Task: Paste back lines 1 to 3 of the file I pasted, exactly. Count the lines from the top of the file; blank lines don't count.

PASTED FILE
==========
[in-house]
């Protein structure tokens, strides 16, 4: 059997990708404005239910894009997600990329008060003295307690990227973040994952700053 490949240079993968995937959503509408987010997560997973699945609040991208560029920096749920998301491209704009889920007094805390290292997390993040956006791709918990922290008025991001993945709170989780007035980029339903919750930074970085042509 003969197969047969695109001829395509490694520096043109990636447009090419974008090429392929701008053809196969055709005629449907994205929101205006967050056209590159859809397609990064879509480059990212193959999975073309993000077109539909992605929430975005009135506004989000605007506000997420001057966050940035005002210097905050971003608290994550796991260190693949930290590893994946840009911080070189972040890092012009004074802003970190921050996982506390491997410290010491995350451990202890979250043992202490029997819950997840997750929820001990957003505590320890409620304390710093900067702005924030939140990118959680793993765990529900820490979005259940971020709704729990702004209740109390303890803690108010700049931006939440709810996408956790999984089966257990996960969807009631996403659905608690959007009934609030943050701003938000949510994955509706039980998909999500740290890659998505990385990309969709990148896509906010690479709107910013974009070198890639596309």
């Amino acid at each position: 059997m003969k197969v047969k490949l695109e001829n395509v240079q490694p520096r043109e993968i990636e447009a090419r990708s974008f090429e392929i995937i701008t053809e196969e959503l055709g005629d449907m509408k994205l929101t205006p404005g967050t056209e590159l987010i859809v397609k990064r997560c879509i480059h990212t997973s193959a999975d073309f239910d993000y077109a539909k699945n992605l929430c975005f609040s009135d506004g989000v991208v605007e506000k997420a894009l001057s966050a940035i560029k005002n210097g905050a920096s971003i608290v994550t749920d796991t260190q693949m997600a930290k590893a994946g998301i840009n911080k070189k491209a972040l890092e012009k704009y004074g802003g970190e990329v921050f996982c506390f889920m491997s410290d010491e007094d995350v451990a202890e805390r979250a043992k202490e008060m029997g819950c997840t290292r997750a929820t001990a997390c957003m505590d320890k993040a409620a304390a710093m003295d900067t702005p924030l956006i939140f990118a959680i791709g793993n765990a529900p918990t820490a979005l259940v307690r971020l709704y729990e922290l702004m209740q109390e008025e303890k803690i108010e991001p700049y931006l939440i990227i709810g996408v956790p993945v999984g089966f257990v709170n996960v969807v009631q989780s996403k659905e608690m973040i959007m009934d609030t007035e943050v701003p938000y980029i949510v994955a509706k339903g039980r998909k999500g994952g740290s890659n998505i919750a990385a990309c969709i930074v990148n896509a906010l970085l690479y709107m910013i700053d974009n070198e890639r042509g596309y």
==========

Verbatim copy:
[in-house]
């Protein structure tokens, strides 16, 4: 059997990708404005239910894009997600990329008060003295307690990227973040994952700053 490949240079993968995937959503509408987010997560997973699945609040991208560029920096749920998301491209704009889920007094805390290292997390993040956006791709918990922290008025991001993945709170989780007035980029339903919750930074970085042509 003969197969047969695109001829395509490694520096043109990636447009090419974008090429392929701008053809196969055709005629449907994205929101205006967050056209590159859809397609990064879509480059990212193959999975073309993000077109539909992605929430975005009135506004989000605007506000997420001057966050940035005002210097905050971003608290994550796991260190693949930290590893994946840009911080070189972040890092012009004074802003970190921050996982506390491997410290010491995350451990202890979250043992202490029997819950997840997750929820001990957003505590320890409620304390710093900067702005924030939140990118959680793993765990529900820490979005259940971020709704729990702004209740109390303890803690108010700049931006939440709810996408956790999984089966257990996960969807009631996403659905608690959007009934609030943050701003938000949510994955509706039980998909999500740290890659998505990385990309969709990148896509906010690479709107910013974009070198890639596309």
């Amino acid at each position: 059997m003969k197969v047969k490949l695109e001829n395509v240079q490694p520096r043109e993968i990636e447009a090419r990708s974008f090429e392929i995937i701008t053809e196969e959503l055709g005629d449907m509408k994205l929101t205006p404005g967050t056209e590159l987010i859809v397609k990064r997560c879509i480059h990212t997973s193959a999975d073309f239910d993000y077109a539909k699945n992605l929430c975005f609040s009135d506004g989000v991208v605007e506000k997420a894009l001057s966050a940035i560029k005002n210097g905050a920096s971003i608290v994550t749920d796991t260190q693949m997600a930290k590893a994946g998301i840009n911080k070189k491209a972040l890092e012009k704009y004074g802003g970190e990329v921050f996982c506390f889920m491997s410290d010491e007094d995350v451990a202890e805390r979250a043992k202490e008060m029997g819950c997840t290292r997750a929820t001990a997390c957003m505590d320890k993040a409620a304390a710093m003295d900067t702005p924030l956006i939140f990118a959680i791709g793993n765990a529900p918990t820490a979005l259940v307690r971020l709704y729990e922290l702004m209740q109390e008025e303890k803690i108010e991001p700049y931006l939440i990227i709810g996408v956790p993945v999984g089966f257990v709170n996960v969807v009631q989780s996403k659905e608690m973040i959007m009934d609030t007035e943050v701003p938000y980029i949510v994955a509706k339903g039980r998909k999500g994952g740290s890659n998505i919750a990385a990309c969709i930074v990148n896509a906010l970085l690479y709107m910013i700053d974009n070198e890639r042509g596309y």